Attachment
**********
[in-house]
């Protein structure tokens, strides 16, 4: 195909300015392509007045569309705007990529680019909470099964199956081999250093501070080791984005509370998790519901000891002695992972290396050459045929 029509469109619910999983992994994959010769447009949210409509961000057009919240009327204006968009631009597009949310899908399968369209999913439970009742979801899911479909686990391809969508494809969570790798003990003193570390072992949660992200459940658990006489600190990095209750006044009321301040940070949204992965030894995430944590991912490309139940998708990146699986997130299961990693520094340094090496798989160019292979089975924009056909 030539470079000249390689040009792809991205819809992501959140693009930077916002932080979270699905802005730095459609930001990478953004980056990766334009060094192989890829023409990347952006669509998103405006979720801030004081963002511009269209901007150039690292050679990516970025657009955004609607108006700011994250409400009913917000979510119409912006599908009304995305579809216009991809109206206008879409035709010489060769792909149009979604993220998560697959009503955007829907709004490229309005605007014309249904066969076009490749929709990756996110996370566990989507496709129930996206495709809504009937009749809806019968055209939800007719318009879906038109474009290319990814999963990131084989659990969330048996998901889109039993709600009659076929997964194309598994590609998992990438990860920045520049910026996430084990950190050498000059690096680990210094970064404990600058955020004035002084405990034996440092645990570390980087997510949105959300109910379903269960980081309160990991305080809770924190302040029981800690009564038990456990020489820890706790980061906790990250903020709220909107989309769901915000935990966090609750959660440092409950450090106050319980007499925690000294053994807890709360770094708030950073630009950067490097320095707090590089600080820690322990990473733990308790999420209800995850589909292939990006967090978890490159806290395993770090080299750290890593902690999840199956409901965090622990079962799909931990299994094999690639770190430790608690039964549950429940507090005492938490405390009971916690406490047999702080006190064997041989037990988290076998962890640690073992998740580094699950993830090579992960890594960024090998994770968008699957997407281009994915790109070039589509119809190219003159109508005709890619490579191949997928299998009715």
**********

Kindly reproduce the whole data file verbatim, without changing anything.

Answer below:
[in-house]
């Protein structure tokens, strides 16, 4: 195909300015392509007045569309705007990529680019909470099964199956081999250093501070080791984005509370998790519901000891002695992972290396050459045929 029509469109619910999983992994994959010769447009949210409509961000057009919240009327204006968009631009597009949310899908399968369209999913439970009742979801899911479909686990391809969508494809969570790798003990003193570390072992949660992200459940658990006489600190990095209750006044009321301040940070949204992965030894995430944590991912490309139940998708990146699986997130299961990693520094340094090496798989160019292979089975924009056909 030539470079000249390689040009792809991205819809992501959140693009930077916002932080979270699905802005730095459609930001990478953004980056990766334009060094192989890829023409990347952006669509998103405006979720801030004081963002511009269209901007150039690292050679990516970025657009955004609607108006700011994250409400009913917000979510119409912006599908009304995305579809216009991809109206206008879409035709010489060769792909149009979604993220998560697959009503955007829907709004490229309005605007014309249904066969076009490749929709990756996110996370566990989507496709129930996206495709809504009937009749809806019968055209939800007719318009879906038109474009290319990814999963990131084989659990969330048996998901889109039993709600009659076929997964194309598994590609998992990438990860920045520049910026996430084990950190050498000059690096680990210094970064404990600058955020004035002084405990034996440092645990570390980087997510949105959300109910379903269960980081309160990991305080809770924190302040029981800690009564038990456990020489820890706790980061906790990250903020709220909107989309769901915000935990966090609750959660440092409950450090106050319980007499925690000294053994807890709360770094708030950073630009950067490097320095707090590089600080820690322990990473733990308790999420209800995850589909292939990006967090978890490159806290395993770090080299750290890593902690999840199956409901965090622990079962799909931990299994094999690639770190430790608690039964549950429940507090005492938490405390009971916690406490047999702080006190064997041989037990988290076998962890640690073992998740580094699950993830090579992960890594960024090998994770968008699957997407281009994915790109070039589509119809190219003159109508005709890619490579191949997928299998009715």